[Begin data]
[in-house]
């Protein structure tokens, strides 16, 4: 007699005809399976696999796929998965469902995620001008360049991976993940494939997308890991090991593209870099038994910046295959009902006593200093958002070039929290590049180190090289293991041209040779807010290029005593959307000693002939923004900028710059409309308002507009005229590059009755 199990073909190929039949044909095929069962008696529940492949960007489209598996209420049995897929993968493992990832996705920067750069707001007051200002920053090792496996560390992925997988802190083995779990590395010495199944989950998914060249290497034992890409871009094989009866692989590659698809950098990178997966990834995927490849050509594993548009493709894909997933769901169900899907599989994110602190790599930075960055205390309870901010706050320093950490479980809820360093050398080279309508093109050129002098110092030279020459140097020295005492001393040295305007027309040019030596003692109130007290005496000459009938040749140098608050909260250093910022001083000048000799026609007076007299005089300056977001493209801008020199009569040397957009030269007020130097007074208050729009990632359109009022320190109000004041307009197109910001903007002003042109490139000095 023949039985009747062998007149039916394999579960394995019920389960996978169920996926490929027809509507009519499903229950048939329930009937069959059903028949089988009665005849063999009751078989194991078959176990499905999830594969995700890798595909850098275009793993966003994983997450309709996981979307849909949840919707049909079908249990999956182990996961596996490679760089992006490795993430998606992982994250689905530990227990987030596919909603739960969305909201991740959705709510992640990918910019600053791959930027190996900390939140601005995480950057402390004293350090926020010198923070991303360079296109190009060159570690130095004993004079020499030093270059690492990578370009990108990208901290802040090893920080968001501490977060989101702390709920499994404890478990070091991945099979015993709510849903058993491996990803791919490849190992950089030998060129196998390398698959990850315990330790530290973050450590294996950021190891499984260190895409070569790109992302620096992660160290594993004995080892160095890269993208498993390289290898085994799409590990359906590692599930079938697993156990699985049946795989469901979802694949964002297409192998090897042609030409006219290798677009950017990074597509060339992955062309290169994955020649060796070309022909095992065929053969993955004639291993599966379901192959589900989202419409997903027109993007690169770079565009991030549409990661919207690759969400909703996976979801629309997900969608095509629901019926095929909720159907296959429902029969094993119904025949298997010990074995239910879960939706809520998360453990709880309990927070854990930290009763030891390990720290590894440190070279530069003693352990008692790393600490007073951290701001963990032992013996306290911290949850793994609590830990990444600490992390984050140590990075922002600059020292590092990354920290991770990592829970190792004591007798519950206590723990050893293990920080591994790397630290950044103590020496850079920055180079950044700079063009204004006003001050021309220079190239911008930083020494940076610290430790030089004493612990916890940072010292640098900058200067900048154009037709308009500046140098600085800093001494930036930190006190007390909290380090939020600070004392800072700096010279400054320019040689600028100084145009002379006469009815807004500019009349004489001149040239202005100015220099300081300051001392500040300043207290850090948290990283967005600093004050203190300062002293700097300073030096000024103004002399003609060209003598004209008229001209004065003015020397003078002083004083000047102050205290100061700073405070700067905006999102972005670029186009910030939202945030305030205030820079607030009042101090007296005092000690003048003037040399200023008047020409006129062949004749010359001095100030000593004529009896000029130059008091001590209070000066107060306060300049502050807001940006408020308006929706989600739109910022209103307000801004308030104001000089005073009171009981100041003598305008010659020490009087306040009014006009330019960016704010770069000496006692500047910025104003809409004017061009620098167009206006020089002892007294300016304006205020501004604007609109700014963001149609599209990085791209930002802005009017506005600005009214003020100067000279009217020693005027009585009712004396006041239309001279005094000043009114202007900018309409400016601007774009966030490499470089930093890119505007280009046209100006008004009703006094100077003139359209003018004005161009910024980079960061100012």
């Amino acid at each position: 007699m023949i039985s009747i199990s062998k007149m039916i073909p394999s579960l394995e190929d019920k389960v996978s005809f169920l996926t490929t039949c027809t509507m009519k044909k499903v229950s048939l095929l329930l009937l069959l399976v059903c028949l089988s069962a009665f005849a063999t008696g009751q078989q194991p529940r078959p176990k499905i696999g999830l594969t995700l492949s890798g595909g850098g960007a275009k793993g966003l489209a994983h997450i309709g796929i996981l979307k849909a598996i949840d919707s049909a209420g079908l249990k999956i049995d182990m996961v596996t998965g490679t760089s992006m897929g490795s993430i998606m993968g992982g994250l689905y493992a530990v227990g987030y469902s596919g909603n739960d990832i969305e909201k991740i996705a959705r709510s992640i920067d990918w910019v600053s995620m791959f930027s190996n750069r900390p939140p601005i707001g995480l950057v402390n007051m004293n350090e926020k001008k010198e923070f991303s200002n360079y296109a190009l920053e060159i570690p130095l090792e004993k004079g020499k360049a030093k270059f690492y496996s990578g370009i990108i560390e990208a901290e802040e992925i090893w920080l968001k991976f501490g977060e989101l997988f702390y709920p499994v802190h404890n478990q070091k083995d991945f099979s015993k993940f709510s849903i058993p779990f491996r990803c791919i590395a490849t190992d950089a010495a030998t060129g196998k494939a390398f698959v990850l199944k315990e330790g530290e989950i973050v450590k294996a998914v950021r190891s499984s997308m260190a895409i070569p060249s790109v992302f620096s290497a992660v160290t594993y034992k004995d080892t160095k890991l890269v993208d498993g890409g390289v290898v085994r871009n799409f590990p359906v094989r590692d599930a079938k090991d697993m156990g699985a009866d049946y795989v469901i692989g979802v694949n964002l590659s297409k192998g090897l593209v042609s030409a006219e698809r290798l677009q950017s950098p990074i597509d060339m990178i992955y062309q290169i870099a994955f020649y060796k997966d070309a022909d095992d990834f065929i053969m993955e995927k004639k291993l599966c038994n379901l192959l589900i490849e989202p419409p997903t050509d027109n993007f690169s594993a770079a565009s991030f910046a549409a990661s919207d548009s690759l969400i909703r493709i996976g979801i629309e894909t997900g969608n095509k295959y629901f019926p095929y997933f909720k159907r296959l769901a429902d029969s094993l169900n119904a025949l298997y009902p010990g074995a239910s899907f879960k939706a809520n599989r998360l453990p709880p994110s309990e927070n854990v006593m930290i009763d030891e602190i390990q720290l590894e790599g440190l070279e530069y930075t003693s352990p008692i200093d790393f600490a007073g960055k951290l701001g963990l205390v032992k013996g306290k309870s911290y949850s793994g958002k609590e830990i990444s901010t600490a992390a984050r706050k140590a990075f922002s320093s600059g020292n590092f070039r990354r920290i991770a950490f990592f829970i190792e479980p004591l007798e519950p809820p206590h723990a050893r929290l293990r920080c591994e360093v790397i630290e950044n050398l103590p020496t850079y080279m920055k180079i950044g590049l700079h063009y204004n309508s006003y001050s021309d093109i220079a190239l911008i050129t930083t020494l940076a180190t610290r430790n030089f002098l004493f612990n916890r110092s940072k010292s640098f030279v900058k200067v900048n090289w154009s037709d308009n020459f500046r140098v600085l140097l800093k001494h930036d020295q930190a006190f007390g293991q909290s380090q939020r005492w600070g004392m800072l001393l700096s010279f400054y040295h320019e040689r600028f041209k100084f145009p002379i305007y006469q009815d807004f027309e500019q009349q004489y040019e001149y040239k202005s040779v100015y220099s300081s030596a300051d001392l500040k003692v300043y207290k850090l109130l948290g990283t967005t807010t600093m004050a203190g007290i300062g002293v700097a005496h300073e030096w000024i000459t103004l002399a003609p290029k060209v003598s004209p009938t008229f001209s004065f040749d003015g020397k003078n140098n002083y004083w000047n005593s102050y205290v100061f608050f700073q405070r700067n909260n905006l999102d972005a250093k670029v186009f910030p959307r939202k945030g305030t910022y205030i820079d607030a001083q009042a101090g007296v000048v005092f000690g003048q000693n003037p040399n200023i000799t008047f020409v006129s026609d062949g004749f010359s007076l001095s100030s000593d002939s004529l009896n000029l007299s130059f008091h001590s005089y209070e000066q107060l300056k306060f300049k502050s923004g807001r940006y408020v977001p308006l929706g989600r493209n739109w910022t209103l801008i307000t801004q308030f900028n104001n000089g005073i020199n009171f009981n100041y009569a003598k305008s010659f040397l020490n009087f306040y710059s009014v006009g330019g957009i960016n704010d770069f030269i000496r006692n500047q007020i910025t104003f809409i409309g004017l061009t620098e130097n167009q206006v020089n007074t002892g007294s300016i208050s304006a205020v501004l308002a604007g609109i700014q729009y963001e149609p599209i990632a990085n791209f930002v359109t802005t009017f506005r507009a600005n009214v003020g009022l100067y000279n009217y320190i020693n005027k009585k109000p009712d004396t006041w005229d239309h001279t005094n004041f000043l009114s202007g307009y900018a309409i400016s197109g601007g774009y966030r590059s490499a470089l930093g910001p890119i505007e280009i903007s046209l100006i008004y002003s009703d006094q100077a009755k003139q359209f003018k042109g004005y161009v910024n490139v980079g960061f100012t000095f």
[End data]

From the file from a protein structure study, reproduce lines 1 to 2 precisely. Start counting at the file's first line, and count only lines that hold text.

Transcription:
[in-house]
């Protein structure tokens, strides 16, 4: 007699005809399976696999796929998965469902995620001008360049991976993940494939997308890991090991593209870099038994910046295959009902006593200093958002070039929290590049180190090289293991041209040779807010290029005593959307000693002939923004900028710059409309308002507009005229590059009755 199990073909190929039949044909095929069962008696529940492949960007489209598996209420049995897929993968493992990832996705920067750069707001007051200002920053090792496996560390992925997988802190083995779990590395010495199944989950998914060249290497034992890409871009094989009866692989590659698809950098990178997966990834995927490849050509594993548009493709894909997933769901169900899907599989994110602190790599930075960055205390309870901010706050320093950490479980809820360093050398080279309508093109050129002098110092030279020459140097020295005492001393040295305007027309040019030596003692109130007290005496000459009938040749140098608050909260250093910022001083000048000799026609007076007299005089300056977001493209801008020199009569040397957009030269007020130097007074208050729009990632359109009022320190109000004041307009197109910001903007002003042109490139000095 023949039985009747062998007149039916394999579960394995019920389960996978169920996926490929027809509507009519499903229950048939329930009937069959059903028949089988009665005849063999009751078989194991078959176990499905999830594969995700890798595909850098275009793993966003994983997450309709996981979307849909949840919707049909079908249990999956182990996961596996490679760089992006490795993430998606992982994250689905530990227990987030596919909603739960969305909201991740959705709510992640990918910019600053791959930027190996900390939140601005995480950057402390004293350090926020010198923070991303360079296109190009060159570690130095004993004079020499030093270059690492990578370009990108990208901290802040090893920080968001501490977060989101702390709920499994404890478990070091991945099979015993709510849903058993491996990803791919490849190992950089030998060129196998390398698959990850315990330790530290973050450590294996950021190891499984260190895409070569790109992302620096992660160290594993004995080892160095890269993208498993390289290898085994799409590990359906590692599930079938697993156990699985049946795989469901979802694949964002297409192998090897042609030409006219290798677009950017990074597509060339992955062309290169994955020649060796070309022909095992065929053969993955004639291993599966379901192959589900989202419409997903027109993007690169770079565009991030549409990661919207690759969400909703996976979801629309997900969608095509629901019926095929909720159907296959429902029969094993119904025949298997010990074995239910879960939706809520998360453990709880309990927070854990930290009763030891390990720290590894440190070279530069003693352990008692790393600490007073951290701001963990032992013996306290911290949850793994609590830990990444600490992390984050140590990075922002600059020292590092990354920290991770990592829970190792004591007798519950206590723990050893293990920080591994790397630290950044103590020496850079920055180079950044700079063009204004006003001050021309220079190239911008930083020494940076610290430790030089004493612990916890940072010292640098900058200067900048154009037709308009500046140098600085800093001494930036930190006190007390909290380090939020600070004392800072700096010279400054320019040689600028100084145009002379006469009815807004500019009349004489001149040239202005100015220099300081300051001392500040300043207290850090948290990283967005600093004050203190300062002293700097300073030096000024103004002399003609060209003598004209008229001209004065003015020397003078002083004083000047102050205290100061700073405070700067905006999102972005670029186009910030939202945030305030205030820079607030009042101090007296005092000690003048003037040399200023008047020409006129062949004749010359001095100030000593004529009896000029130059008091001590209070000066107060306060300049502050807001940006408020308006929706989600739109910022209103307000801004308030104001000089005073009171009981100041003598305008010659020490009087306040009014006009330019960016704010770069000496006692500047910025104003809409004017061009620098167009206006020089002892007294300016304006205020501004604007609109700014963001149609599209990085791209930002802005009017506005600005009214003020100067000279009217020693005027009585009712004396006041239309001279005094000043009114202007900018309409400016601007774009966030490499470089930093890119505007280009046209100006008004009703006094100077003139359209003018004005161009910024980079960061100012």